Van Onselen’s approach is far less contingent, although there is one relative exception to his outside-in, aerial manner of narration. That is his epic work of oral research, The Seed is Mine: The Life of Kas Maine, A South African Sharecropper, 1894-1985, published in Johannesburg and New York in 1996, and in London in 1997. The narrative in this grand story of dispossession and endurance, the biography of a common man, a black sharecropper who lived in hard times, is based on 14 years of oral interviews with Kas Maine himself, conducted mostly by a black research assistant, M.T. Nkadimeng. (Of the 66 interviews conducted with Kas Maine before his death, Van Onselen did three on his own and two with fellow researcher and author Tim Couzens.) This work is a classic of South African writing, an epic running to almost 700 dense pages, but even in this great social history Van Onselen is not in continuously direct contact with his oral source, and he certainly doesn’t show his biographical subject drafts of his writing or invite him to comment. Instead, he works at a historian’s remove, a temporal and spatial gap in which the work of gathering and reflection is carefully distilled into the work of writing. Most chroniclers of the past assume that such a process is key to historical narration. It has clear advantages, rendering the writer at greater liberty to construct his story after the event, once the dust has settled and the competing claims, sources, and evidence have been measured. Steinberg, however, prefers to forego the luxury of such slow processing, sensing that the story also resides in its moment-by-moment apprehension, the way it is shaped by current perceptions and needs; for Steinberg, the “settled” version is a rendition of things that must always be reexamined. So he writes as he listens, and listens as he writes, curtailing his telling, examining and inspecting it in the light of overlapping, or intervening, accounts of things, all of it while he is still talking to his interlocutor.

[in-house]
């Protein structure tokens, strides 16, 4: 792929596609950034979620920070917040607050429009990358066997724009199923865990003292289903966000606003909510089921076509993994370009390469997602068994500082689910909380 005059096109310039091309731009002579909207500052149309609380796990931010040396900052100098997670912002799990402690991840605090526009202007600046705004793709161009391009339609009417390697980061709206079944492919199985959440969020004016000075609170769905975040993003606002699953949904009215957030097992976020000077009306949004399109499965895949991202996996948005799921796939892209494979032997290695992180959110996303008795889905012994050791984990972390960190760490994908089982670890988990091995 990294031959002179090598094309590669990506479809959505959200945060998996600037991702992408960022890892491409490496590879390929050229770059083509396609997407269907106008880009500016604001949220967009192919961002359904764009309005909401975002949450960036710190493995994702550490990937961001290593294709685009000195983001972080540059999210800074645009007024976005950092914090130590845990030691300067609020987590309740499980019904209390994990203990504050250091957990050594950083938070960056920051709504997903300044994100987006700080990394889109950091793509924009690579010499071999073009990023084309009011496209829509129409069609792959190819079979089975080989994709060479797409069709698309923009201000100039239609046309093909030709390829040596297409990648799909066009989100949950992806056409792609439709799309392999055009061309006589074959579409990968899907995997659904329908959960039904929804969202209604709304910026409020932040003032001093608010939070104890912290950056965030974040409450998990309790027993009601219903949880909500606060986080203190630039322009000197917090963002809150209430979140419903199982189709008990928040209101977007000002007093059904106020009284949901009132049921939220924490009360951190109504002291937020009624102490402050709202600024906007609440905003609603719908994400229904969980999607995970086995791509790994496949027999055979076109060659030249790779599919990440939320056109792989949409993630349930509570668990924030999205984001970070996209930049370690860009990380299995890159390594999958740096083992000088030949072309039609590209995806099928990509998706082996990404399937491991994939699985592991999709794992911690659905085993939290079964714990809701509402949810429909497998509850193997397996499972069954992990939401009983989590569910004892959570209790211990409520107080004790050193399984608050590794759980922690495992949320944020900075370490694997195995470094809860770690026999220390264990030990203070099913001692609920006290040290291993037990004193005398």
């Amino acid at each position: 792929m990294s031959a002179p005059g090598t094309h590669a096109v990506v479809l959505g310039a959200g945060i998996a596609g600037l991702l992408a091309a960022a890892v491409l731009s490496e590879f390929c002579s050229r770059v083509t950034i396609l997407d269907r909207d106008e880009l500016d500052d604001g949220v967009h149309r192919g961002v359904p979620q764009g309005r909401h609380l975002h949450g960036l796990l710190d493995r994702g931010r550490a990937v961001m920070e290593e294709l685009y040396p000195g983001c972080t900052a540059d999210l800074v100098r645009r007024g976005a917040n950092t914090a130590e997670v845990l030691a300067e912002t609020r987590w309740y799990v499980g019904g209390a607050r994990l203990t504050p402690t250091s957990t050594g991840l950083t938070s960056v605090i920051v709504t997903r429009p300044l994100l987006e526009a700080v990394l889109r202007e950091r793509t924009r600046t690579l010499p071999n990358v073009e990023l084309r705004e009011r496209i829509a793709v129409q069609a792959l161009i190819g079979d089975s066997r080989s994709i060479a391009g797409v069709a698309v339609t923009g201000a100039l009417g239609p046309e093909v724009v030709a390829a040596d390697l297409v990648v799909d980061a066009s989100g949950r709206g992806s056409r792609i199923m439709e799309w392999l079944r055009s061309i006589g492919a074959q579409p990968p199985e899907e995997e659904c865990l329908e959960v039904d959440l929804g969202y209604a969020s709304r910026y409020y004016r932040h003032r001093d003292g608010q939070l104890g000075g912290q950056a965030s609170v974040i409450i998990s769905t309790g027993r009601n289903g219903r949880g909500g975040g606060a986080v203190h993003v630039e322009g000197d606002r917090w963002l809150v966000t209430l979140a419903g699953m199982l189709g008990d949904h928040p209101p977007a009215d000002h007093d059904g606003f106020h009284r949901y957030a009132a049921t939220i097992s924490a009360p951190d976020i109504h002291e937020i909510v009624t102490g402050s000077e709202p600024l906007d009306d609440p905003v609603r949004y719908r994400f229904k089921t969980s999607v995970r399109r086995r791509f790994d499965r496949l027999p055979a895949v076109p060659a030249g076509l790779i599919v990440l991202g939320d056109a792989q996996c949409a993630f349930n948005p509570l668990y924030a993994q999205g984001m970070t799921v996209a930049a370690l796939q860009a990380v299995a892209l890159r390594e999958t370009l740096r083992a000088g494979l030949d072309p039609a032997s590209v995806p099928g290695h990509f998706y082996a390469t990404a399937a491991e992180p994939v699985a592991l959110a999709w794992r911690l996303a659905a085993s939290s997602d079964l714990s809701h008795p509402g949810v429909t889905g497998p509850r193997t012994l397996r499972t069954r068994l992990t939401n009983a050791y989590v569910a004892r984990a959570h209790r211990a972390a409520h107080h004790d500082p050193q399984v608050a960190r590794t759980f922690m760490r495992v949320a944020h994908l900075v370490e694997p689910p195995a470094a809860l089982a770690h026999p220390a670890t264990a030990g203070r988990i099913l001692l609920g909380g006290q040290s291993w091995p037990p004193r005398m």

Such contrasting styles of doing social history are strongly evident in these writers’ two latest works. Van Onselen’s Red Lion is a grand, leisurely, social historian’s march that begins in the outlying lands of context, which the author relates in unsparing detail, complete with footnotes referencing a daunting, comprehensive range of archival sources. The story tells how Jack Mcloughlin came to shoot dead his former friend and fellow bandit George Stevenson in a Johannesburg beer hall in the 1890s, but begins with Mcloughlin’s father William, who was born in Inishowen, Ireland, in 1823. An example of Van Onselen’s historical narration readily shows his stylistic magniloquence and will to detailed coverage. Almost nothing is left out. The passage below deals with the Inishowen ancestral background of the book’s main character:

The McLoughlins, like most of the established inhabitants of Inishowen an offshoot of the founding Owens, formed an important part of the entrenched, intermarried yet frequently warring factions that had competed ceaselessly for control of the peninsula for hundreds of years. But they, no less than any other notables, were never fully isolated from distant external influences. Inishowen’s strategic location guarding the northernmost approaches to Ireland ensured frequent collisions with inward-bound foreigners. Some of the newcomers, like the friendly Scots whose homeland just across the water was visible from Malin Head on a clear day, were largely welcome. Others, like the fearsome Viking invaders of the ninth century who swept into the lochs from afar in their long boats, were not.